Sunday, March 31, 2013

A Marble Lamb

Lambs, a popular Easter symbol, were also a common motif on children's graves.  Many lambs - usually marble - can be found throughout the Albany Rural Cemetery.  This one, its base unfortunately fallen, is located along the edge of the North Ridge.

Wednesday, March 27, 2013

Idol of His Command

The grave of Colonel Walter A. Van Rensselaer (1836-1879) is set into the slope of the Middle Ridge just above the Burden family vault (one of the sculpted Burden dogs can be seen in the background on the left). 

A descendent of two of Albany's most prominent families - the Van Rensselaers and the Schuylers, - he served with the 20th NY Militia and was wounded in the neck during Pickett's Charge at Gettysburg.  An 1858 graduate of Albany Medical College, he became a physician after the war. 

The inscription on his simple granite headstone reads:  Idol of His Command, Chosen Comrade of His Peers, Pet of His Superiors.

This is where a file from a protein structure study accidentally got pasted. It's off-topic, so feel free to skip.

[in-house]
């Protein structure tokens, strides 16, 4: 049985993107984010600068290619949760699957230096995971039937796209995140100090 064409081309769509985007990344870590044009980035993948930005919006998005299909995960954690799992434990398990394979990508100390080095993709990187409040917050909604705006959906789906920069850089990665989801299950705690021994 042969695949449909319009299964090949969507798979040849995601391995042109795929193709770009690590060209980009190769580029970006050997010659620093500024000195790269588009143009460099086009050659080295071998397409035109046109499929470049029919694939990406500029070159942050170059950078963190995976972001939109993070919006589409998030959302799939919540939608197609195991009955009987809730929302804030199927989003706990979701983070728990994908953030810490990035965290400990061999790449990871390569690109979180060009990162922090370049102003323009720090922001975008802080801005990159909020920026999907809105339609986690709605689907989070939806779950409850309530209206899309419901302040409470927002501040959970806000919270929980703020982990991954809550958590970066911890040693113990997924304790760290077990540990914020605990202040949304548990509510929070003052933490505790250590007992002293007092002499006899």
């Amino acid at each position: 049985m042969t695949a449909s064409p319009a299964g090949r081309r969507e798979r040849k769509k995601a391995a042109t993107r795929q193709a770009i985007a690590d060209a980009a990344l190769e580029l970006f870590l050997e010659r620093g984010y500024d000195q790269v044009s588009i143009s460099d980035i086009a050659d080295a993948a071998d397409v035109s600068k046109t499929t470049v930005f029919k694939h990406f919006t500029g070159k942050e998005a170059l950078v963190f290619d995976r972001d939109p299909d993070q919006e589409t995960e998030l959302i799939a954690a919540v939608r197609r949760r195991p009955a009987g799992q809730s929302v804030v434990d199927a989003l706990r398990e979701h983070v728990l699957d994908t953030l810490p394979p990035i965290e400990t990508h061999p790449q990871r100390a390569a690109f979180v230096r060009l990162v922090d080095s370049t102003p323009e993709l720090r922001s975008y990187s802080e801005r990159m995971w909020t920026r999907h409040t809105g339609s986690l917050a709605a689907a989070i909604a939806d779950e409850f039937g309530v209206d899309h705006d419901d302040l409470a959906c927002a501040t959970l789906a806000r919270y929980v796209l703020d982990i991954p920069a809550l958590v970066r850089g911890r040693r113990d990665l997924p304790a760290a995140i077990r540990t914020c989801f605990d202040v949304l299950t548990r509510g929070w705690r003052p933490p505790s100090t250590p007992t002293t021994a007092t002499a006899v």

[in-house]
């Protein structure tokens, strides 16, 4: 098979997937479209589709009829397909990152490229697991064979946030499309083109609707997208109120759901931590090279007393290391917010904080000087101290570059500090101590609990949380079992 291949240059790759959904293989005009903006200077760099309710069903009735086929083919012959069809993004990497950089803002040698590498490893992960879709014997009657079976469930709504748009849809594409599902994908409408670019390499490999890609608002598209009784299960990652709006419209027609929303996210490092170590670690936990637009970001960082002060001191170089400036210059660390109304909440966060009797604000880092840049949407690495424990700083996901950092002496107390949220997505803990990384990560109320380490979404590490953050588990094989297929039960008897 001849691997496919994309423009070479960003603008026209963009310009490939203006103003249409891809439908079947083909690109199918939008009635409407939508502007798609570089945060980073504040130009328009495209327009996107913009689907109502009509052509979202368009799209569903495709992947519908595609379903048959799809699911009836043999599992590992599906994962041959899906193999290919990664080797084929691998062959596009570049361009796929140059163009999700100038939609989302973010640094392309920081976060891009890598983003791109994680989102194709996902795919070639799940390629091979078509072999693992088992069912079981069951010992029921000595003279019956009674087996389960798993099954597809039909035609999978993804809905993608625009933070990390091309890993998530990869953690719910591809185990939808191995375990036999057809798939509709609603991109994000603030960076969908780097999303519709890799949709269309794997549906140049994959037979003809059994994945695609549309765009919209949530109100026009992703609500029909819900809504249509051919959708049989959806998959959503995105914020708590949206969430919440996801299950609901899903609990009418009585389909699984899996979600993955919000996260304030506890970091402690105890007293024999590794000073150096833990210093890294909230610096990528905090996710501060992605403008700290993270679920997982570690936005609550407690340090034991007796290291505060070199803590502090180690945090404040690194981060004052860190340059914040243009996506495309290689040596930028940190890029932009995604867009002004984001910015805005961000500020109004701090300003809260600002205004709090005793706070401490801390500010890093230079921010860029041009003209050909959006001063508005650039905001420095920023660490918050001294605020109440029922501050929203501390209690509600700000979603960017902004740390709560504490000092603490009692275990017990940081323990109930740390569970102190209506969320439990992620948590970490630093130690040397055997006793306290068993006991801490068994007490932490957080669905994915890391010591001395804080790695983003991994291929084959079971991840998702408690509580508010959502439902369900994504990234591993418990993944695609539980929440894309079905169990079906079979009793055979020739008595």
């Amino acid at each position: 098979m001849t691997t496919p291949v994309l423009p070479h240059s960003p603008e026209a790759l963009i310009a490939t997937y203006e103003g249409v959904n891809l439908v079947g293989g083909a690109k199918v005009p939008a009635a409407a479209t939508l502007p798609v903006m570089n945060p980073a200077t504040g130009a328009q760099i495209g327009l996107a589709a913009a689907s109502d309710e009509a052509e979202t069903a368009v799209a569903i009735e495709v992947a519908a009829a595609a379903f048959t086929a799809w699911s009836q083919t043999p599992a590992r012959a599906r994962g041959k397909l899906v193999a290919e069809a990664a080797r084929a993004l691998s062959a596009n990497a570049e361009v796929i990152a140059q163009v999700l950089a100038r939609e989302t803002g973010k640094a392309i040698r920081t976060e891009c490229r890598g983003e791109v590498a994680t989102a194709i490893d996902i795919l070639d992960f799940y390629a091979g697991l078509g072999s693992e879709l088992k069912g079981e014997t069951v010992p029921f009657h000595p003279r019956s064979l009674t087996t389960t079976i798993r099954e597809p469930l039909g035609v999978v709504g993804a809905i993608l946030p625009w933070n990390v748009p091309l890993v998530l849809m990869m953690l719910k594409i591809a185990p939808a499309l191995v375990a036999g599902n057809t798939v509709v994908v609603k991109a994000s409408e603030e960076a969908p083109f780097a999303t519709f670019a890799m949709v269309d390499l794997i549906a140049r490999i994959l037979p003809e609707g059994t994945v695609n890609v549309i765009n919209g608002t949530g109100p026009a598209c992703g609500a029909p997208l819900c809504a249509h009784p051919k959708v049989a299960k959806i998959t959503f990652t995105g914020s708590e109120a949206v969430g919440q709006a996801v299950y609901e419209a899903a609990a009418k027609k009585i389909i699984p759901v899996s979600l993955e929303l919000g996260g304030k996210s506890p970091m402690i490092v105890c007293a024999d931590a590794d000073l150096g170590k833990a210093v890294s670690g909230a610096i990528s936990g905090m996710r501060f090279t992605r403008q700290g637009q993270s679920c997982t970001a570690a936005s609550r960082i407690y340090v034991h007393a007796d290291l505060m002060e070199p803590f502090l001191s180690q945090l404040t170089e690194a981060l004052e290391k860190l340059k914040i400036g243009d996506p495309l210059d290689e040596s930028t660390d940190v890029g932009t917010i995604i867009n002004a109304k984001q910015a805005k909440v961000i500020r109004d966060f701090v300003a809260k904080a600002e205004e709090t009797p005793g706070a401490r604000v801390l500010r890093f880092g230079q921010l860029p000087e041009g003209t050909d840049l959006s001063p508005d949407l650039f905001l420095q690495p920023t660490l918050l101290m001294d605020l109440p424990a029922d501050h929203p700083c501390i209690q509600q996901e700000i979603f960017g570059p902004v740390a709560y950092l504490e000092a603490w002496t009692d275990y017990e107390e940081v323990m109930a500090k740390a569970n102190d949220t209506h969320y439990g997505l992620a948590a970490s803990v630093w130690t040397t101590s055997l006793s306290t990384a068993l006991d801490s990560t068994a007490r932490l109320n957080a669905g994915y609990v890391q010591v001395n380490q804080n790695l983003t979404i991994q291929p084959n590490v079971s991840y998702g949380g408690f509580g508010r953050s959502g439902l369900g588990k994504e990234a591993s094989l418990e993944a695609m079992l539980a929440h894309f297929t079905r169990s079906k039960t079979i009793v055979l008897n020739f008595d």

Sunday, March 17, 2013

Celtic Cross on The South Ridge

The graceful Celtic-style cross of wealthy lumber merchant Dean Sage on a  hillside close to the Angel At The Sepulchre and the large lots of the Corning and Schuyler families.  Another Celtic cross can be seen in the background.

Monday, March 4, 2013

Our Darling Anna

This ornate marble monument for a little girl is part of the large McClelland family lot near the Hallenbeek enclosure on the North Ridge. The centerpiece of this lot is a large, elaborate monument crowned with a flaming urn and will be the subject of a future post.

Anna's grave has both its original headstone and footstone, though the latter was probably topped with a now-missing cross and the base of that missing ornament is now askew.  The curbing of this bed-like monument is still intact and the area enclosed by it was most likely planted with flowers at one time.  The headstone, with some nicely caved drapery over the top features a relief of the little girl as an angel carrying a banner.  The writing on the banner is too worn to read easily.